The standards and procedures that Fred Harvey implemented ensured the same experience at a Fred Harvey establishment no matter where a patron travelled. According to authors Foster and Weiglin, the “lunchroom was kept spotless, the menu was usually varied and of high quality, and the prices were moderate.”[3] Restaurant operating procedures were worked out in great detail, with specific instructions for everything that needed to be done.

Unlike most establishments along the railroads where the waitstaff was primarily male, Fred Harvey employed women between the ages of 18 and 30 to serve customers. The young women, dressed in black shirtwaist dresses and white aprons and caps, came to be known as “Harvey Girls.” The women typically lived in the same building as the restaurant and were supervised by the Harvey Girl with the most tenure. They signed a year-long contract and forfeited part of their base pay if they left before the end of the year. It is said that their manners and decorum had a “civilizing effect on the often rough customers in the territories.”[4]

Fred Harvey ventured into the hotel business when he opened a hotel in Florence, Kansas in 1878. A much bigger venture was the Montezuma hotel at Hot Springs, six miles north of Las Vegas, New Mexico. It was owned by the Santa Fe Railroad and operated by the Fred Harvey company from 1882 – 1902. Other trackside resorts operated by Fred Harvey included the Castaneda and the Alvarado. The hotels owned by the Santa Fe and operated by Fred Harvey offered a “consistently high level of accommodations that made them vacation attractions in themselves.”[5]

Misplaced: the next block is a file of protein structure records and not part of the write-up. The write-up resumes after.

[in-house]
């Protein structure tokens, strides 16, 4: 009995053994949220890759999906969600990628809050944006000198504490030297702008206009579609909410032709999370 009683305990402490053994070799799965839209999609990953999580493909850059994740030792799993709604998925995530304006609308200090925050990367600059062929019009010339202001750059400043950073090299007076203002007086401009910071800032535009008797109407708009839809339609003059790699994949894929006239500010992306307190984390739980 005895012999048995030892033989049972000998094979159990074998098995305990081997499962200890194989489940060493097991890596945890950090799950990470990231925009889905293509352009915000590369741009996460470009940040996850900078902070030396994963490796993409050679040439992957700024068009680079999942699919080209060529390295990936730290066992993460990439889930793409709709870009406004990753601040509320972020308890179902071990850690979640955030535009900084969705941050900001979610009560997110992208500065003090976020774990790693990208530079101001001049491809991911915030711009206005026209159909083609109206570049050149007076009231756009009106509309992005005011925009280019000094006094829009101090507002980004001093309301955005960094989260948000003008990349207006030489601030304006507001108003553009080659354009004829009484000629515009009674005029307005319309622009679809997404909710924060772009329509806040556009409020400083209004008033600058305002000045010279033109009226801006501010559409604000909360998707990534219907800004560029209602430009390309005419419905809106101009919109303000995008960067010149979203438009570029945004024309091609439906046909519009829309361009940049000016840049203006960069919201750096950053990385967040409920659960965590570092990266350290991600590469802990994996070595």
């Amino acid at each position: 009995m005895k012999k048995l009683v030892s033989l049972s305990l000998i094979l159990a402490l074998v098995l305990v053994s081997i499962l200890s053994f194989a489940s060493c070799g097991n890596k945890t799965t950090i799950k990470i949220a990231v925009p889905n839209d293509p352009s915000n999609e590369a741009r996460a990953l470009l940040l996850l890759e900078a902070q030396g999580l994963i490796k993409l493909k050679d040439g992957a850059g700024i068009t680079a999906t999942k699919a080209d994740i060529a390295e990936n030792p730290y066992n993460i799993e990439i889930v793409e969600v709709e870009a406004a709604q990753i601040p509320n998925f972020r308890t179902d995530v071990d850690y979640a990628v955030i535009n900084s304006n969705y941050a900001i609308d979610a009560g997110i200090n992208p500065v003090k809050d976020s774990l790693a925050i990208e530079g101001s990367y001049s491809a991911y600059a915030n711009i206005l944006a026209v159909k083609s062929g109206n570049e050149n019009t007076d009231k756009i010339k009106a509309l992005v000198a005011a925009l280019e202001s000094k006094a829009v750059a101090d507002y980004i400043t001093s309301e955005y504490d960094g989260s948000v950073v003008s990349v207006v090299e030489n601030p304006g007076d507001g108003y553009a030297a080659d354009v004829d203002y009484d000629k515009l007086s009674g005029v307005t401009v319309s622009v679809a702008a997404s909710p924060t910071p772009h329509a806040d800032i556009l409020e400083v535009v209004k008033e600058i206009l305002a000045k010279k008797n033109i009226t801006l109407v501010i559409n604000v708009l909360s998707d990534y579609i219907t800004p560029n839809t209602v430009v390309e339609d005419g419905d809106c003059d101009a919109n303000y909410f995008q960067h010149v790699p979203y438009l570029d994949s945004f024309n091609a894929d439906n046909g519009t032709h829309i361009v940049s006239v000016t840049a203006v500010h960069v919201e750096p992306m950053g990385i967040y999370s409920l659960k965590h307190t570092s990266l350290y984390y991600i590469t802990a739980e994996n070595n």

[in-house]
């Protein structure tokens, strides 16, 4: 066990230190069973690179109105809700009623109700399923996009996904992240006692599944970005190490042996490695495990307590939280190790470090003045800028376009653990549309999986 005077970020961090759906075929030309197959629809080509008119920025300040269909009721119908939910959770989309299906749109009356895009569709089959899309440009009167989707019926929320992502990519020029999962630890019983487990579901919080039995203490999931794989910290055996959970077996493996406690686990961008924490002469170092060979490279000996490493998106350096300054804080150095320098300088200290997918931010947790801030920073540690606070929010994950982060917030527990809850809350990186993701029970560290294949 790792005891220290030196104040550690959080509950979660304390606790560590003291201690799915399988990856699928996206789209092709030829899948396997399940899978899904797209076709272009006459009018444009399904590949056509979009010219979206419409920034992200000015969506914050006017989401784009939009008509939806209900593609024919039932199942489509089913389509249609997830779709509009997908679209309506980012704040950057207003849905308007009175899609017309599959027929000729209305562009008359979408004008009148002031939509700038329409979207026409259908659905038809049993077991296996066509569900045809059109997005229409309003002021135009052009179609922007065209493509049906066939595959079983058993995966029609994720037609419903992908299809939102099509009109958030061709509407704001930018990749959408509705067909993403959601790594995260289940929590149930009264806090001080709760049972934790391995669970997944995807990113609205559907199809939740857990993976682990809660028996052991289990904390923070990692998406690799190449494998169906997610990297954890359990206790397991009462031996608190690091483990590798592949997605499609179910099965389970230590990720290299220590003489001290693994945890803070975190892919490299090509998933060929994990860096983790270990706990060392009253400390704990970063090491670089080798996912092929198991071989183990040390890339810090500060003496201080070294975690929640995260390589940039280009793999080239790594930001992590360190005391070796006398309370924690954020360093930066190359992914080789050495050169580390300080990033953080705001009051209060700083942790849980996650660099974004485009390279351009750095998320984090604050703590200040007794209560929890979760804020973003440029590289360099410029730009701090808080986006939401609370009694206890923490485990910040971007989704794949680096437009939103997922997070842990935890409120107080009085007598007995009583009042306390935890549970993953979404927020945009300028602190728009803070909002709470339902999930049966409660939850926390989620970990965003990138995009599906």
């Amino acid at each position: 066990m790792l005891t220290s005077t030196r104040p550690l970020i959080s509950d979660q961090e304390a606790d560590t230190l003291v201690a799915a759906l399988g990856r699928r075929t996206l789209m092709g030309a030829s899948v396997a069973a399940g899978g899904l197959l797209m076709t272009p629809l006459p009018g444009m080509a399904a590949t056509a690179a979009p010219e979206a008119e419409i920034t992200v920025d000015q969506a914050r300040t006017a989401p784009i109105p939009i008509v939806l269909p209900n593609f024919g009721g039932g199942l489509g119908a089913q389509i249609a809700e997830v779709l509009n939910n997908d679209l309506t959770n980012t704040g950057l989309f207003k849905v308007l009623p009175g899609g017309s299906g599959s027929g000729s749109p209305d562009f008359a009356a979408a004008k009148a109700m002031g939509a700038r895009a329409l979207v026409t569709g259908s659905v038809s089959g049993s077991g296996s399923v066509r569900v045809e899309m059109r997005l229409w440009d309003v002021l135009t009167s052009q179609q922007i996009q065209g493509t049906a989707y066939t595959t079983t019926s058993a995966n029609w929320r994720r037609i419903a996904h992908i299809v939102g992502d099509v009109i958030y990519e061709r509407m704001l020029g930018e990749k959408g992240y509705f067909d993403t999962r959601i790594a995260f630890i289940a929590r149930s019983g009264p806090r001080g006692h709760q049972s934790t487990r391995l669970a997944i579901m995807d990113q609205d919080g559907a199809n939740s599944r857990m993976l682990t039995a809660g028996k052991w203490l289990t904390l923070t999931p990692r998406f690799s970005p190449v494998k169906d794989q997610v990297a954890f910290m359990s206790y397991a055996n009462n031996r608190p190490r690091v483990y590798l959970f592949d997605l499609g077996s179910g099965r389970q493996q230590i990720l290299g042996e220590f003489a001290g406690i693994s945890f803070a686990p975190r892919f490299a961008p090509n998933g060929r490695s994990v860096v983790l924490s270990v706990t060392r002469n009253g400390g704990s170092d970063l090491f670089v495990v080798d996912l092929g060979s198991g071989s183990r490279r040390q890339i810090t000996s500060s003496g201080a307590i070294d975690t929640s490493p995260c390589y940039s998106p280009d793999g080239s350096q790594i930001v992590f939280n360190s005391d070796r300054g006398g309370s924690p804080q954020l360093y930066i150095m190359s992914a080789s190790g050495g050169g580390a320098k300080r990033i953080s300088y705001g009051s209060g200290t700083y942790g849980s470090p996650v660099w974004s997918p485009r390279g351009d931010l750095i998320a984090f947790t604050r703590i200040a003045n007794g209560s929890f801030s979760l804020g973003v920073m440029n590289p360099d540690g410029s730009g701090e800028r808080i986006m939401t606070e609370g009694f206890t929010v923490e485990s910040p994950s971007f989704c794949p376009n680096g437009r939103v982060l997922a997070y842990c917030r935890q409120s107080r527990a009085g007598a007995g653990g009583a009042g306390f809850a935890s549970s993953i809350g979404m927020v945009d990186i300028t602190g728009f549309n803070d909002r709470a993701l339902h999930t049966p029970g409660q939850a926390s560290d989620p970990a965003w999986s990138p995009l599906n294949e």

In 1905, the Santa Fe Railroad opened El Tovar – a resort located along the rim of the Grand Canyon. Fred Harvey operated El Tovar, and later Phantom Ranch and Bright Angel Lodge at the Grand Canyon. All three still welcome guests. As Stephen Fried states in Appetite for America, El Tovar is “one of the last places where Fred Harvey lives on.”[6]

Fred Harvey died in 1901. His son, Ford, and son-in-law, John Frederick Huckel took over the company upon his death. After World War II, tourists began travelling in automobiles rather than by rail. The trackside Harvey Houses began closing in the 1930s. However, the company expanded by offering restaurants along scenic highways frequented by travelers. Fred’s son Byron and his sons continued to run the Fred Harvey company until 1968 when it was sold to Hawaii-based Amfac Parks & Resorts (renamed Xanterra Parks & Resorts in 2002).

Because of his experience in fine restaurants in New York and New Orleans and a less than favorable experience in his early years of working for the railroads, he recognized a business opportunity. The Fred Harvey company helped to make travel in the American West more enjoyable by “serving tasty meals in pleasant surroundings and bringing a touch of graciousness to a mostly unsettled land.”[7]

[1] Stephen Fried, Appetite for America: How Visionary Businessman Fred Harvey Built a Railroad Hospitality Empire that Civilized the Wild West (New York: Bantam Books, 2010), xviii.

[2] “Fred Harvey, the Harvey Houses, and the Harvey Girls,” The Public Library Albuquerque and Bernalillo County, accessed May 10, 2022,

[3] George H. Foster and Peter C. Weiglin, The Harvey House Cookbook: Memories of Dining along the Santa Fe Railroad (Atlanta: Longstreet Press, 1992), 24.

[4] “Fred Harvey, the Harvey Houses, and the Harvey Girls.”

[5] Foster and Weiglin, The Harvey House Cookbook: Memories of Dining along the Santa Fe Railroad, 129.

[6] Fried, Appetite for America: How Visionary Businessman Fred Harvey Built a Railroad Hospitality Empire that Civilized the Wild West, xv.

[7] Jayne Clark, “The Harvey Girls Defined Hospitality in the Wild West of the 1880s,” Grand Canyon National Park – South Rim, February 24, 2016, accessed May 10, 2022,